FPIs Dump Indian Equities Worth Rs 37,631 Crore In FY23; Trend Likely To Reverse In FY24

The outflow trend is likely to reverse in the current financial year since India has the best growth potential in the financial year 2023-24 (FY24), VK Vijayakumar, Chief Investment Strategist at Geojit Financial Services, said
Rupee falls, rupee vs dollar
Rupee falls, rupee vs dollar

After withdrawing record funds in 2021-22, foreign portfolio investors (FPIs) continued their sell-off in the last fiscal too and pulled out Rs 37,631 crore from Indian equities amid aggressive rate hikes by central banks globally.

The outflow trend is likely to reverse in the current financial year since India has the best growth potential in the financial year 2023-24 (FY24), VK Vijayakumar, Chief Investment Strategist at Geojit Financial Services, said.

Market analysts believe that FPI flows in the current financial year would be decided by a host of factors, such as the US Federal Reserve's policy stance, oil prices movement and development in the geopolitical situation.

Since FPIs started investing in 1993, this is the first time they sold consecutively for two financial years. They sold equities worth Rs 1.4 lakh crore in FY22. However, the pace of selling slowed down to Rs 37,632 crore in FY23, data with the depositories showed.

Before these outflows, FPIs invested a record Rs 2.7 lakh crore in equities in 2020-21 and Rs 6,152 crore in 2019-20.

In the financial year 2022-23, most of the major central banks started hiking the interest rate, which resulted in the departure of hot money from emerging markets, including India. This resulted in an unprecedented rise in prices (inflation) in most economies.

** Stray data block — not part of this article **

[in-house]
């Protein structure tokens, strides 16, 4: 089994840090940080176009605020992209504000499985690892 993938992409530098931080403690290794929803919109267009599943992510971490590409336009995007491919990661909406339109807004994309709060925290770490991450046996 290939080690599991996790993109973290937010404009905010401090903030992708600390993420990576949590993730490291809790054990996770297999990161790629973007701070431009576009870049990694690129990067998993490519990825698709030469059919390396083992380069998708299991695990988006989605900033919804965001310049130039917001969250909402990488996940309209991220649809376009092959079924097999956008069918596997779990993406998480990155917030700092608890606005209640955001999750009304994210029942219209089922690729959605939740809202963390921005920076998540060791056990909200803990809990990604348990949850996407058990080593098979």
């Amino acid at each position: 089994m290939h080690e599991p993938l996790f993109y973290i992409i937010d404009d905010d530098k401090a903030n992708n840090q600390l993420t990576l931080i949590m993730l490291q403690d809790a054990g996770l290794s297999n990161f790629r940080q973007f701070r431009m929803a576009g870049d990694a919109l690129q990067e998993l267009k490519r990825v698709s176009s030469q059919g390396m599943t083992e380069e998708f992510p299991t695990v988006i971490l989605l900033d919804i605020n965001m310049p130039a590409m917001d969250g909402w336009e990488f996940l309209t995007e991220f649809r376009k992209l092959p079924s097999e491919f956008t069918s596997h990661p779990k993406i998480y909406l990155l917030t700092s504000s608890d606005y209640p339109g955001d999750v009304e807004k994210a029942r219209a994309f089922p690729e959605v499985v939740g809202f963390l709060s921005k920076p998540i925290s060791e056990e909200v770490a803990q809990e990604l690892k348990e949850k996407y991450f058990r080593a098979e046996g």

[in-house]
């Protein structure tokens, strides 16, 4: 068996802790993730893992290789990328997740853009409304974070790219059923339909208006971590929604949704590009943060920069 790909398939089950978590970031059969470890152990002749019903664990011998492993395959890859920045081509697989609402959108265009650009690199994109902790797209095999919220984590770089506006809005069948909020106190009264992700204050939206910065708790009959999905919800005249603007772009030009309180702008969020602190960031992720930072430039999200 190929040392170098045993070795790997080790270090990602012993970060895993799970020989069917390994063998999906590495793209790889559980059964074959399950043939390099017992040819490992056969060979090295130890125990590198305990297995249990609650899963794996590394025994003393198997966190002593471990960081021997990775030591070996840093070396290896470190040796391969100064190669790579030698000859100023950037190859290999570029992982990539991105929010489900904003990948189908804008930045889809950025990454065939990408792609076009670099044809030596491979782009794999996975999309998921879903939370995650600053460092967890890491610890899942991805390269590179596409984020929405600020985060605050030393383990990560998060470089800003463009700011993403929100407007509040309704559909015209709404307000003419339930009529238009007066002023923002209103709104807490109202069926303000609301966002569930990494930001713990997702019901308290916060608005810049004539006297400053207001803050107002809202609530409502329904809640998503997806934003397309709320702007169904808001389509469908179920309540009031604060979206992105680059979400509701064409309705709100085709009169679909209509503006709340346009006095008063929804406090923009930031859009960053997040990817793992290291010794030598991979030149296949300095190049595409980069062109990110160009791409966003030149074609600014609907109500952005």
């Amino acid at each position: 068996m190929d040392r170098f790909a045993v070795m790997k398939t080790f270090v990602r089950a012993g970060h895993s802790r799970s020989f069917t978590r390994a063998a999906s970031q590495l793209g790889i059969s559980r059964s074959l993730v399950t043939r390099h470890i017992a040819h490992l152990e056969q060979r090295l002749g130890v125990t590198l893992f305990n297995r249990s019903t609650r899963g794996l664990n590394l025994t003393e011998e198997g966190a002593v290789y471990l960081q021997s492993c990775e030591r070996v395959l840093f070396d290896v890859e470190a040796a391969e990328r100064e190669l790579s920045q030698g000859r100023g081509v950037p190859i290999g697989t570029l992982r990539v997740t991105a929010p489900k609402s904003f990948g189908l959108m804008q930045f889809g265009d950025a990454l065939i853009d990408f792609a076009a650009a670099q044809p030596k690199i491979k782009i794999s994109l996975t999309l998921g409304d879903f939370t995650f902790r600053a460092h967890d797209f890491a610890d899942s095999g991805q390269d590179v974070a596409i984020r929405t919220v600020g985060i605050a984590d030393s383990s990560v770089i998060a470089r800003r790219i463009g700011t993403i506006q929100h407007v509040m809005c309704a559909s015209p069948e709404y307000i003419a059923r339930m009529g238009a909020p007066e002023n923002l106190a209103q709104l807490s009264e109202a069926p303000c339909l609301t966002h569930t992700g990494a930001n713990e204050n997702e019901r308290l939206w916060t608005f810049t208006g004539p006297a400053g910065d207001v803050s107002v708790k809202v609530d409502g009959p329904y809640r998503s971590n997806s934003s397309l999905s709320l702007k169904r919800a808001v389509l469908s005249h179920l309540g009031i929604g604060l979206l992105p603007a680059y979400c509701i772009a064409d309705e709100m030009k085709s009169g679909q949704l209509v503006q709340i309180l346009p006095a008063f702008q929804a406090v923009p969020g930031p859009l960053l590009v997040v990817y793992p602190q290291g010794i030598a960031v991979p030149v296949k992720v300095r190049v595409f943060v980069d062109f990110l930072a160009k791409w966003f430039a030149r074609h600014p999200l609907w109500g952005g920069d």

Apart from global monetary tightening, volatile crude and rising commodity prices, along with Russia and Ukraine conflict, led to an exodus of foreign money in 2022-23.

On the domestic front too, the scenario was not encouraging. Rising inflation continued to be a cause for concern and to tame that, the RBI also hiked rates, which cast a shadow on the growth prospects of the domestic economy, said Himanshu Srivastava, Associate Director - Manager Research, Morningstar India.

Another important aspect that led to the outflows from domestic stock markets was its high valuation compared to other relatable markets, he added.

This has also resulted in foreign investors booking profit here and shifting focus towards other markets, which are attractive on the valuation and risk-reward front.

Apart from equities, FPIs have pulled out Rs 8,938 crore from the debt markets in the period under review after infusing Rs 1,628 crore in 2021-22.

The massive selling by FPIs from the Indian market has been absorbed by domestic institutional investors (DIIs), including mutual funds and insurance companies. This is a reflection of the rising clout and maturity of domestic investors.

Explaining the sectoral outflow, Geojit's Vijayakumar said that when FPIs turn sellers, they sell in segments where there is liquidity and are sitting on profits. IT and financial services are two segments which meet both criteria.

"When FPIs sell, they are guided more by external considerations like movements in the dollar index and interest rates in the US rather than the prospects in emerging markets. But there will be always contrarian themes which will outperform, and therefore FPIs will invest in such segments," he said.

According to him, FMCG is always a safe defensive in India. Capex revival augurs well for the capital goods segment in this capex cycle. Of late, healthcare has received a shot in the arm from the re-emergence of Covid in parts of the country.

FPIs began the current financial year on a positive note and invested Rs 3,747 crore in Indian equities in April amid easing investors' apprehensions about the banking crisis in the US and Europe, and expectation that the US Federal Reserve will most likely slow its pace of rate hikes in future, Morningstar India's Srivastava said.

In addition, earlier higher valuation of Indian equities was also one of the reasons for FPIs to move away to other more attractively valued markets. However, the recent consolidation in the Indian equities could have also prompted FPIs to invest, he added.
 

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